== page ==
There was a big demonstration in London today against the proposed amending of the Hunting Act. Mostly the demonstrators looked and shouted across the road at the Houses of Parliament, to whom the message was being directed. But when some speeches were made by Brian May and others, from the steps of a statue further back from the road, this great assembly – with its placards, fox outfits, and other insignia of protest against field “sports” – turned to face none other than King George V, whose statue it is, standing high above the green there. A most ironic situation, because King George was not just a stickler for correct dress and procedure, but also a habitual killer of wild-life: principally so-called “game” birds, but also, when he got the chance as Emperor of India, more exotic creatures like tigers, rhinoceroses, and bears. For much of the time during today’s speeches, the King had a pigeon on his head, preening and scratching itself: in his lifetime, that would perhaps have been the only safe place anywhere near him for a bird to be.
In John Betjeman’s poem of 1936, ‘Death of King George V’, there is mention of this hunting and shooting, but King George is presented as rather poignantly old-fashioned in his tastes and standards. In the last line, by contrast, his successor Edward VIII is a modern figure, turning up casually dressed for the time and occasion, and by aeroplane: “A young man lands hatless from the air.” This more modern king did indeed pursue less rural and destructive hobbies than his father had, but, as we know, it was not the end of hunting and shooting as royal pastimes. Even the present Prince of Wales, for all his earnest promotion of green causes, seems to have no particular feeling for wild animals as individual lives, deserving of respect as ours are.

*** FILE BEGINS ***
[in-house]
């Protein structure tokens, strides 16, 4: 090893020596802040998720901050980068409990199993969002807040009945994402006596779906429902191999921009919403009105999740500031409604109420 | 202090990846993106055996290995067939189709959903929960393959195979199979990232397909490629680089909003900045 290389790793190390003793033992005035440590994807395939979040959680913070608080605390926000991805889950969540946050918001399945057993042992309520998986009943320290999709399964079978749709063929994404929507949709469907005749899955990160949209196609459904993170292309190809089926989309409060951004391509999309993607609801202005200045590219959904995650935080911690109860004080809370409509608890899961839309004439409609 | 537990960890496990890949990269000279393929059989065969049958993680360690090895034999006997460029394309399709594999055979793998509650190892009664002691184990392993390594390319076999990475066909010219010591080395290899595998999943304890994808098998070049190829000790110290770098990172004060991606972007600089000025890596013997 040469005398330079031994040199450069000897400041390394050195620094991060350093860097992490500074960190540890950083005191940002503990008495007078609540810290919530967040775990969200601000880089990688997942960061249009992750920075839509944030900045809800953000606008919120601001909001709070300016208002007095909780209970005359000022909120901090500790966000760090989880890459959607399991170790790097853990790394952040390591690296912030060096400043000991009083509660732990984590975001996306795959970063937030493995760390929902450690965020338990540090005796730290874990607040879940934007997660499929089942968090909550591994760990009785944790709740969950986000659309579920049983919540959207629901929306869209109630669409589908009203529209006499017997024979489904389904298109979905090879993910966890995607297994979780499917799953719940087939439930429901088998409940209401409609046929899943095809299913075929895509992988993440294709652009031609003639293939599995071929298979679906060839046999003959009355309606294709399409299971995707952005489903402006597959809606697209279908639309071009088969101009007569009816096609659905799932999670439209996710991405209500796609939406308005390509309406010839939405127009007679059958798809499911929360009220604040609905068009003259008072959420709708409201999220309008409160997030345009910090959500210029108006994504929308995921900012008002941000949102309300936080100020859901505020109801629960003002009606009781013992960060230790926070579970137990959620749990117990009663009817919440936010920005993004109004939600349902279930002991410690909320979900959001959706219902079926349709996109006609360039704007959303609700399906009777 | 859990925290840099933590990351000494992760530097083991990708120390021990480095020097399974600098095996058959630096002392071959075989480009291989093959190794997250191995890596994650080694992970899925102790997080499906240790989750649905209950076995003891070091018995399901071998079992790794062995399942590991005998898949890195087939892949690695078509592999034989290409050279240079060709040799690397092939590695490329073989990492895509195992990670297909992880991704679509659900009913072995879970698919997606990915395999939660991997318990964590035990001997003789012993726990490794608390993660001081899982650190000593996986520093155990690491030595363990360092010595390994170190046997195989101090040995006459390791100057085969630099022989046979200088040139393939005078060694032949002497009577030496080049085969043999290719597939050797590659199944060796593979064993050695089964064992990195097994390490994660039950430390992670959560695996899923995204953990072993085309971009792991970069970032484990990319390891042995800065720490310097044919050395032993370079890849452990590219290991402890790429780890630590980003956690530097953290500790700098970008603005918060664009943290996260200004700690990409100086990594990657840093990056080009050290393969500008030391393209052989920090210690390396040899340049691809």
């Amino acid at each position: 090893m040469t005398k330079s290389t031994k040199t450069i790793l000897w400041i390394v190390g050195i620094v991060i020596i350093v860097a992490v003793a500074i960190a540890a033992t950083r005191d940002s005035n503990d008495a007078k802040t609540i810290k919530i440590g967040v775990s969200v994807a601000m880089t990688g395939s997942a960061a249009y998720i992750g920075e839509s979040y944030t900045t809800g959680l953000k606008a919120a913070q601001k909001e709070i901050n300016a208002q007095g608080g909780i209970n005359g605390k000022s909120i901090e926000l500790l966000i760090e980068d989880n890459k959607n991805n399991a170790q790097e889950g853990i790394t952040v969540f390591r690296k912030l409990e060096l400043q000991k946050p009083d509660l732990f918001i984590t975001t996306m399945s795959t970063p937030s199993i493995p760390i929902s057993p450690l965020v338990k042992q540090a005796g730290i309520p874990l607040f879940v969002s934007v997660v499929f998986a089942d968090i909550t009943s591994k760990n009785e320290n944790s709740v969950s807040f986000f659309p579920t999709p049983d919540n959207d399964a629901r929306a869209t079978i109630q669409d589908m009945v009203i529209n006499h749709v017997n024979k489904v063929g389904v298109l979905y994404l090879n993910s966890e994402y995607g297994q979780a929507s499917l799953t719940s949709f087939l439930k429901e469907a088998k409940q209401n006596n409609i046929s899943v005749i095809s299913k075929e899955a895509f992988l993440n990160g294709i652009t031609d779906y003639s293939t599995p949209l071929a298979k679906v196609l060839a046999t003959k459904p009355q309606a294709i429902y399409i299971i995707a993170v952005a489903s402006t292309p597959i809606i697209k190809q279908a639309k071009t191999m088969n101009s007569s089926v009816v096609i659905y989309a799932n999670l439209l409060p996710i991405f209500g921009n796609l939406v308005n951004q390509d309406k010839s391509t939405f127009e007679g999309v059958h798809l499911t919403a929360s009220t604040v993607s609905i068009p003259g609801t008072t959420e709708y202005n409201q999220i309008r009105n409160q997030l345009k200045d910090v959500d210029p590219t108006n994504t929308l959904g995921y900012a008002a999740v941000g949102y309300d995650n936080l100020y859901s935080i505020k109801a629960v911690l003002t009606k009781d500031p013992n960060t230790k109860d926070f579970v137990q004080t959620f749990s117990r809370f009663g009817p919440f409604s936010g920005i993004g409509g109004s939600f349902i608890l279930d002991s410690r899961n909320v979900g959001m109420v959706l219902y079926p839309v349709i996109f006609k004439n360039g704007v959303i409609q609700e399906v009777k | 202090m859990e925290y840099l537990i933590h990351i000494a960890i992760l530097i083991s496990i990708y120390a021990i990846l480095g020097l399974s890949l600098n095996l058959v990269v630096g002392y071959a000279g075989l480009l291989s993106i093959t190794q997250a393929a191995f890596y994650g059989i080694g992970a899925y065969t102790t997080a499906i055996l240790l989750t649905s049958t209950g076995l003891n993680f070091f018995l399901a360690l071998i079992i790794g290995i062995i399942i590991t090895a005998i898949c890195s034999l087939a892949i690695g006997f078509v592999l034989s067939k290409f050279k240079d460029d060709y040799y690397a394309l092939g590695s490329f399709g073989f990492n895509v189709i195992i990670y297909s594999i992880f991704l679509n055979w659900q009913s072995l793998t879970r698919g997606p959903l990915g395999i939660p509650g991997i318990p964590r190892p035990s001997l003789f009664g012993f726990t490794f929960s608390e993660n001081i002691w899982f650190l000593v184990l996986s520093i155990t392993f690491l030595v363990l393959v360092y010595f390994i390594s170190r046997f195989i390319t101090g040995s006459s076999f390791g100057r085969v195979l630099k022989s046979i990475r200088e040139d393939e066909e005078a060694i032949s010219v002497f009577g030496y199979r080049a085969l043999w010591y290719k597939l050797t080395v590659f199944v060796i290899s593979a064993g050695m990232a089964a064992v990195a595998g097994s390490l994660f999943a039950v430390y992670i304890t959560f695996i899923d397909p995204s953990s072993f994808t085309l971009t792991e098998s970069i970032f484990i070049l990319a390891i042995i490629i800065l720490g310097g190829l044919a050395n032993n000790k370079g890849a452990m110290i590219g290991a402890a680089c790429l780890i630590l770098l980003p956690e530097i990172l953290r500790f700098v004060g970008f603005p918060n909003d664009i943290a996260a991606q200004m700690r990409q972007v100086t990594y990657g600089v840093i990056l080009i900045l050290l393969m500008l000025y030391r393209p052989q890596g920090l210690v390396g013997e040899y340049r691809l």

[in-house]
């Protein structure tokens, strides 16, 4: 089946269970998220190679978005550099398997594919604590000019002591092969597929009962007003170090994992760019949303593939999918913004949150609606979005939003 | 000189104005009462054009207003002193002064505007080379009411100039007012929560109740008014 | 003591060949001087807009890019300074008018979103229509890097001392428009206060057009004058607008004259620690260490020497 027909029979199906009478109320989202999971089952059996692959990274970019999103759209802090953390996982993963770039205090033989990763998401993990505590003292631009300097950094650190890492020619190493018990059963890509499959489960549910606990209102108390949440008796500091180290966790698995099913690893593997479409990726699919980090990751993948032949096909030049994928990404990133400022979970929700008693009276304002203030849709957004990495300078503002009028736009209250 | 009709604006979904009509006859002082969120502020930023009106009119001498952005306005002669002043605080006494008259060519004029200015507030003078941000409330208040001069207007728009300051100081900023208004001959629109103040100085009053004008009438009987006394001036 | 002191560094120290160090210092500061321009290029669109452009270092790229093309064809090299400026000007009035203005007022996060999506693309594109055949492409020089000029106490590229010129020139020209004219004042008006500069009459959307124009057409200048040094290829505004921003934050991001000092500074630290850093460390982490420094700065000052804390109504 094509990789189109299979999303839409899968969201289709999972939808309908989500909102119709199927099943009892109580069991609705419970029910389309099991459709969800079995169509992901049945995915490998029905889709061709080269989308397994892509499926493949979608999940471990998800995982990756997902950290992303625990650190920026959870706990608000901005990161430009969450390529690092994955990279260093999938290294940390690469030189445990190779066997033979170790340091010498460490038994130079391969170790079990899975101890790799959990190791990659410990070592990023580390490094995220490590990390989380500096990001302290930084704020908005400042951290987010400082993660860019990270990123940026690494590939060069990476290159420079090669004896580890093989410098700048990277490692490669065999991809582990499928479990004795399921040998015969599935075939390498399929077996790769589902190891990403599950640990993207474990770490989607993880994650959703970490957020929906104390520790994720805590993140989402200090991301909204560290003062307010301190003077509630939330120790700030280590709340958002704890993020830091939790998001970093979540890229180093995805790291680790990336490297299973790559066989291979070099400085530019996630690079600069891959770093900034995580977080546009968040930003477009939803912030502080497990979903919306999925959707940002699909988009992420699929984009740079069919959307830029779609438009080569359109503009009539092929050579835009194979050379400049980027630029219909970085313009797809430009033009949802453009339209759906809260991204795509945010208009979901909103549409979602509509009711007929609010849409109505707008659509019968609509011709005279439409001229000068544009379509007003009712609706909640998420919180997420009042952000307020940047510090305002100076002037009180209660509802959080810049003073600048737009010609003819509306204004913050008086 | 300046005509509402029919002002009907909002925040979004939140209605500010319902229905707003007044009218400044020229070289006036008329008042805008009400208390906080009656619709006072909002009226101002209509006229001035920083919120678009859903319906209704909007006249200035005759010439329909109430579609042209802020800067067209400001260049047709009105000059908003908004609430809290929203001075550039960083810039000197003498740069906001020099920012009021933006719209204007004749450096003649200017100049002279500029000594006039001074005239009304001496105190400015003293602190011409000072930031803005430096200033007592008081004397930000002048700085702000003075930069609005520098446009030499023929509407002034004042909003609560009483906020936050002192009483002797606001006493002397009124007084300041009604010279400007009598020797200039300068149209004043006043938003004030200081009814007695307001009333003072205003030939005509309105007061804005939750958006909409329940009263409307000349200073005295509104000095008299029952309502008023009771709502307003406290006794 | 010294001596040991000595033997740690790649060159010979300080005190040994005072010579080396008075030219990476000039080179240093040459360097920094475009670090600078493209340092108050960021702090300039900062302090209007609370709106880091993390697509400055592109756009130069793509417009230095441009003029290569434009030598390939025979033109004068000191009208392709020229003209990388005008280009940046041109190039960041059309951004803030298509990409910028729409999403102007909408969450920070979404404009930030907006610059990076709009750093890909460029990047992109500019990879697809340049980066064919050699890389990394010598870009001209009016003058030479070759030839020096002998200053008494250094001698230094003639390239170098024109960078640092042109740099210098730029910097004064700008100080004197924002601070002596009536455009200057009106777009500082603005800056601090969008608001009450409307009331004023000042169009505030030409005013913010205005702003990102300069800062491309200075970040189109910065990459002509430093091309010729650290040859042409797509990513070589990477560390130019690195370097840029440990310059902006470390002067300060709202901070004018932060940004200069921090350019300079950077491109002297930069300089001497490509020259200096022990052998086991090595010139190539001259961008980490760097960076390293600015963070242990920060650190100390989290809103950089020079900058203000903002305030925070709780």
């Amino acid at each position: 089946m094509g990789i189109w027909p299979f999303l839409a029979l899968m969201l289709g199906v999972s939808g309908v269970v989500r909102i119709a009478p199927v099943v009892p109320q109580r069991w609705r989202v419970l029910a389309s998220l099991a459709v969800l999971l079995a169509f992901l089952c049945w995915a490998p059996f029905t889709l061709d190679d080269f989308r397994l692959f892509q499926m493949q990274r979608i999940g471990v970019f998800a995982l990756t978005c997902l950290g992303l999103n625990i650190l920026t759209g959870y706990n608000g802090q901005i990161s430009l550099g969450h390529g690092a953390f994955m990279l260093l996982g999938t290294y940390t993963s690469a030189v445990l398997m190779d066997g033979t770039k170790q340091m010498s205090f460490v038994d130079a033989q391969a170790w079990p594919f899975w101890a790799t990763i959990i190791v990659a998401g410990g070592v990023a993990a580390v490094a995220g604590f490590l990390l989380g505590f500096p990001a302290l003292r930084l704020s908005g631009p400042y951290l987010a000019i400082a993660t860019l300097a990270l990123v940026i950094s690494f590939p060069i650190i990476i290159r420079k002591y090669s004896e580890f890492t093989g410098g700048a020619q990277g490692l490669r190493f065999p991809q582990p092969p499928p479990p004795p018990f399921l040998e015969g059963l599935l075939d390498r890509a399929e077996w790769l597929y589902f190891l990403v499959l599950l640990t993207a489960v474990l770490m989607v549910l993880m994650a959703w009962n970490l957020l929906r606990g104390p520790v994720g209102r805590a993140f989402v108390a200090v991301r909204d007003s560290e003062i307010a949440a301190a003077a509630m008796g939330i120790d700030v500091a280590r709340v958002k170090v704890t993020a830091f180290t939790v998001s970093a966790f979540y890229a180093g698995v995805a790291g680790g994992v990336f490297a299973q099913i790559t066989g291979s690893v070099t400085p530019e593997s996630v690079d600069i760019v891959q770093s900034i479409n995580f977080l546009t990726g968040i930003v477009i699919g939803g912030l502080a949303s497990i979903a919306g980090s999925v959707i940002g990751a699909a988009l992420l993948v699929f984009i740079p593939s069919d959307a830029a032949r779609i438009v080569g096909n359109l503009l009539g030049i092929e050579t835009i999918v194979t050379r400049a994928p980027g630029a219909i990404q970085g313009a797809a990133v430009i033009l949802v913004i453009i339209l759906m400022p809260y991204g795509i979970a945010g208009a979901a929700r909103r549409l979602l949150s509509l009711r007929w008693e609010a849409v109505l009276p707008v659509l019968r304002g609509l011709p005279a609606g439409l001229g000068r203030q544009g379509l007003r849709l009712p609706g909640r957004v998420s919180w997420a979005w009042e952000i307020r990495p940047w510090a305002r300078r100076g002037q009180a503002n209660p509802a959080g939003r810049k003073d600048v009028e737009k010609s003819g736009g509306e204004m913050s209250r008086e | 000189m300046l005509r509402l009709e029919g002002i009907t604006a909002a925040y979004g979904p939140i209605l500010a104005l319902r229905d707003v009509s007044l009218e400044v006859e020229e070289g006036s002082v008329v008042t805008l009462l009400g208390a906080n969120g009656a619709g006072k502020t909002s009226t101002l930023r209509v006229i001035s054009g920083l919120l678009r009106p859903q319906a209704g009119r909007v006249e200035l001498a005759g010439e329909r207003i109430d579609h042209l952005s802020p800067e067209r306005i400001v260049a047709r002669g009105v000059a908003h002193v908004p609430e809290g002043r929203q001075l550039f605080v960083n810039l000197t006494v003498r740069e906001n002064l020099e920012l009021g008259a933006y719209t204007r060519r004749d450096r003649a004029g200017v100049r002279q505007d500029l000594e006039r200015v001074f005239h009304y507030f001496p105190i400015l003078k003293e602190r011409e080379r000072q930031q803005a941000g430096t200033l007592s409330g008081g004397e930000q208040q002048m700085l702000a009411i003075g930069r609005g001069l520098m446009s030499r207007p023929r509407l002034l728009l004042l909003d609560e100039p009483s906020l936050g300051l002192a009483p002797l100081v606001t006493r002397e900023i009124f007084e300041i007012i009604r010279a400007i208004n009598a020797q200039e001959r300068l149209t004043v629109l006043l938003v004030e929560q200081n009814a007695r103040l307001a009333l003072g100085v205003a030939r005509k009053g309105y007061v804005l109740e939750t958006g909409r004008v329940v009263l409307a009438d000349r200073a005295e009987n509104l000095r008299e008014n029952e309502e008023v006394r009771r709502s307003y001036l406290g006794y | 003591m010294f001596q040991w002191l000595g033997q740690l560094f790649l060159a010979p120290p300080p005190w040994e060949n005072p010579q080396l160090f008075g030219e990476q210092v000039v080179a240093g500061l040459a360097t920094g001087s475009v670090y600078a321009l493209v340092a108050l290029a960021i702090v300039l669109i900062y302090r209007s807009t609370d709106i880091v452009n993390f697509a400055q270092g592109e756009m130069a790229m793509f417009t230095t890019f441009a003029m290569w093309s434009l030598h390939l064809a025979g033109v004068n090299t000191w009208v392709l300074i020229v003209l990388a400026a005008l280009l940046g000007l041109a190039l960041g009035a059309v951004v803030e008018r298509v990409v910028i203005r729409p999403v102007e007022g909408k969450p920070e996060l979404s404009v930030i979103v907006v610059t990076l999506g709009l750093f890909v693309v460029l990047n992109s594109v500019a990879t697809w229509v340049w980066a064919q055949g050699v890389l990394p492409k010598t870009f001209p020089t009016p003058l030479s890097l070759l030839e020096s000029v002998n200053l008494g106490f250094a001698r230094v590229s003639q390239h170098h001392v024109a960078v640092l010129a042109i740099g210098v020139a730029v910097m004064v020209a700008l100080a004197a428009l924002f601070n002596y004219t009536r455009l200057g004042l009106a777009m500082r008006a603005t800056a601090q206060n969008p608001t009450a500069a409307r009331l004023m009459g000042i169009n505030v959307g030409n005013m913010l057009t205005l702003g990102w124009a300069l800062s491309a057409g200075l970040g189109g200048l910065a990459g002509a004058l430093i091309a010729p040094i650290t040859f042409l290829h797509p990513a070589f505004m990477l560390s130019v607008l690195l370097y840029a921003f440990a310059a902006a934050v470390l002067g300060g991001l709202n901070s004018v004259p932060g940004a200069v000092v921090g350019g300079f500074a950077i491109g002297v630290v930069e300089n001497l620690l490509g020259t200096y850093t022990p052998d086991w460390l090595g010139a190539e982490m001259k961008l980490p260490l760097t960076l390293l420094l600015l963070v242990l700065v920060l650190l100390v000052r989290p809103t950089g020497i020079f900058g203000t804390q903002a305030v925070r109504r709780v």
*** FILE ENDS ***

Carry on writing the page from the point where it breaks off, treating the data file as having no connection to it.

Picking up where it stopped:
It seems that the royal family refuses to modernize in this matter. The one British monarch who has had a really powerful and personal hatred of cruelty to animals was George V’s grandmother, Queen Victoria. Admittedly she seems to have accepted her consort Albert’s hunting and shooting. Perhaps also, like the Society for Prevention of Cruelty to Animals to which she gave royal approval in 1840, she was readier to mind cruelty to animals among the working people than among their superiors. If so, she made an exception to that in her plain-spoken indignation against what she called “this horrible, brutalising, unchristian-like vivisection” [her own underlining]. In a letter she wrote to the Home Secretary, whose office had been made responsible by the 1876 Act for overseeing the practice, she called it “a disgrace to a civilized country.”
That Act, incidentally, was not euphemistically titled, as the present Animals (Scientific Procedures) Act is; it was bluntly named the Cruelty to Animals Act. Everyone knew what they were talking about. However, at the time of the Queen’s letter, the early 1880s, the Act was in the hands of Sir William Harcourt, and so far from agreeing with Queen Victoria, or paying attention to her complaint, he did more perhaps than any other Home Secretary before or since to give the scientists what they wanted: that is, the power to administer the Act themselves, and to enjoy its professional protections without being troubled by its restrictions.
The quotations from Queen Victoria’s letters can be found in Jon Wynne-Tyson’s magnificent anthology of anti-speciesist writings, The Extended Circle (Centaur Press, 1985: revised edition 2009). This book is a sort of permanent demonstration, a great collective statement to the effect that we cannot call ourselves civilised until we cease to tyrannize over our fellow-animals. It ought to be the bedside reading of every politician and monarch.